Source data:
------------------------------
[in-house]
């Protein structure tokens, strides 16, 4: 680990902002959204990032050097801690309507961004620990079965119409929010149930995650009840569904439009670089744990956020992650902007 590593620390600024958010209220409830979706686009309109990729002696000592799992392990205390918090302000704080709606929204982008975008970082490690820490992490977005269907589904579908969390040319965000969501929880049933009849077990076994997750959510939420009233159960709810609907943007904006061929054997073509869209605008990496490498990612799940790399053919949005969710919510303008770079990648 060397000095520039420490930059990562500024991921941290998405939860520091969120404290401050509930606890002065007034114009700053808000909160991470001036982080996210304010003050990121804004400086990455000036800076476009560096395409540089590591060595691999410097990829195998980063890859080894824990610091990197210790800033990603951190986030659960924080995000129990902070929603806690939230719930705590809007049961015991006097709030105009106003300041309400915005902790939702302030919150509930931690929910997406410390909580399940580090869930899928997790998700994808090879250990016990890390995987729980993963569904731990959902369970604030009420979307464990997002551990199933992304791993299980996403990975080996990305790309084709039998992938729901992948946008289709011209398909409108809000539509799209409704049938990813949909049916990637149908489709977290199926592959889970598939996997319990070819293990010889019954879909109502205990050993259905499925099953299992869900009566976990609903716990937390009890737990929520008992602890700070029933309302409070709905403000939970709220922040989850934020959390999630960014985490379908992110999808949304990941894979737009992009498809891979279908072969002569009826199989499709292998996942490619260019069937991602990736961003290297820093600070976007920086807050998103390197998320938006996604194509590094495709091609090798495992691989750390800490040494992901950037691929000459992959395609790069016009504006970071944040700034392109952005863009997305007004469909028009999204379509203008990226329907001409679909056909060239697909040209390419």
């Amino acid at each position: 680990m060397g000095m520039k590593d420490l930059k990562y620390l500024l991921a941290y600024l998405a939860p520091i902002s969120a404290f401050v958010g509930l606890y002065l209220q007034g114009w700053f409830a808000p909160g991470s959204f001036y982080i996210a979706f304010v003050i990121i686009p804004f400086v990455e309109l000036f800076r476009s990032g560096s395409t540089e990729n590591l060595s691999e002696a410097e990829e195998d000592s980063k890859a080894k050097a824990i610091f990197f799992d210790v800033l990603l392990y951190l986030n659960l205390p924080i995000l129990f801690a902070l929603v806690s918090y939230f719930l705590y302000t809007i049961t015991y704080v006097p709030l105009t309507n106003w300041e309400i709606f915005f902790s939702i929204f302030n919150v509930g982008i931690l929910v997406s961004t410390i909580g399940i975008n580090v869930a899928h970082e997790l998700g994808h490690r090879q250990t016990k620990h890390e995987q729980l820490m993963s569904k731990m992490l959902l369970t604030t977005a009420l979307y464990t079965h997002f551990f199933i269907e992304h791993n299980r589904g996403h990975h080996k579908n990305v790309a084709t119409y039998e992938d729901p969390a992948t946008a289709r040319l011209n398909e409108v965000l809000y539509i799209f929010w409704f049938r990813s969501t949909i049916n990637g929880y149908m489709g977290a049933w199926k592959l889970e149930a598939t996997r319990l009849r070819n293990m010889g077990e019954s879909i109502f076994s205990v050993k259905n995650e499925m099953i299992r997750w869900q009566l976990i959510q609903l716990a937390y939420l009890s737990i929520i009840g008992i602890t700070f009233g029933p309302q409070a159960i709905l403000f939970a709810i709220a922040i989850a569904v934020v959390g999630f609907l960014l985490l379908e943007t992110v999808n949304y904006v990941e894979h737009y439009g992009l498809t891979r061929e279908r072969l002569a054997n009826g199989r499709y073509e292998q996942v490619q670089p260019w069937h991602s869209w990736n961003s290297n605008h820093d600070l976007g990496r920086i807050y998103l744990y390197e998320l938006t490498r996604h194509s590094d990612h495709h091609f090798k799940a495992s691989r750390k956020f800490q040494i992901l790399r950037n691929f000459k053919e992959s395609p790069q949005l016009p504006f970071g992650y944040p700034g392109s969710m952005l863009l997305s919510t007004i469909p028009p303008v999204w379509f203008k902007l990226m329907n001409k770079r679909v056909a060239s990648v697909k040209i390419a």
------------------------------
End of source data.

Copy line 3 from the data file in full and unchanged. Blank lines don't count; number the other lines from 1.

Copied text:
């Amino acid at each position: 680990m060397g000095m520039k590593d420490l930059k990562y620390l500024l991921a941290y600024l998405a939860p520091i902002s969120a404290f401050v958010g509930l606890y002065l209220q007034g114009w700053f409830a808000p909160g991470s959204f001036y982080i996210a979706f304010v003050i990121i686009p804004f400086v990455e309109l000036f800076r476009s990032g560096s395409t540089e990729n590591l060595s691999e002696a410097e990829e195998d000592s980063k890859a080894k050097a824990i610091f990197f799992d210790v800033l990603l392990y951190l986030n659960l205390p924080i995000l129990f801690a902070l929603v806690s918090y939230f719930l705590y302000t809007i049961t015991y704080v006097p709030l105009t309507n106003w300041e309400i709606f915005f902790s939702i929204f302030n919150v509930g982008i931690l929910v997406s961004t410390i909580g399940i975008n580090v869930a899928h970082e997790l998700g994808h490690r090879q250990t016990k620990h890390e995987q729980l820490m993963s569904k731990m992490l959902l369970t604030t977005a009420l979307y464990t079965h997002f551990f199933i269907e992304h791993n299980r589904g996403h990975h080996k579908n990305v790309a084709t119409y039998e992938d729901p969390a992948t946008a289709r040319l011209n398909e409108v965000l809000y539509i799209f929010w409704f049938r990813s969501t949909i049916n990637g929880y149908m489709g977290a049933w199926k592959l889970e149930a598939t996997r319990l009849r070819n293990m010889g077990e019954s879909i109502f076994s205990v050993k259905n995650e499925m099953i299992r997750w869900q009566l976990i959510q609903l716990a937390y939420l009890s737990i929520i009840g008992i602890t700070f009233g029933p309302q409070a159960i709905l403000f939970a709810i709220a922040i989850a569904v934020v959390g999630f609907l960014l985490l379908e943007t992110v999808n949304y904006v990941e894979h737009y439009g992009l498809t891979r061929e279908r072969l002569a054997n009826g199989r499709y073509e292998q996942v490619q670089p260019w069937h991602s869209w990736n961003s290297n605008h820093d600070l976007g990496r920086i807050y998103l744990y390197e998320l938006t490498r996604h194509s590094d990612h495709h091609f090798k799940a495992s691989r750390k956020f800490q040494i992901l790399r950037n691929f000459k053919e992959s395609p790069q949005l016009p504006f970071g992650y944040p700034g392109s969710m952005l863009l997305s919510t007004i469909p028009p303008v999204w379509f203008k902007l990226m329907n001409k770079r679909v056909a060239s990648v697909k040209i390419a």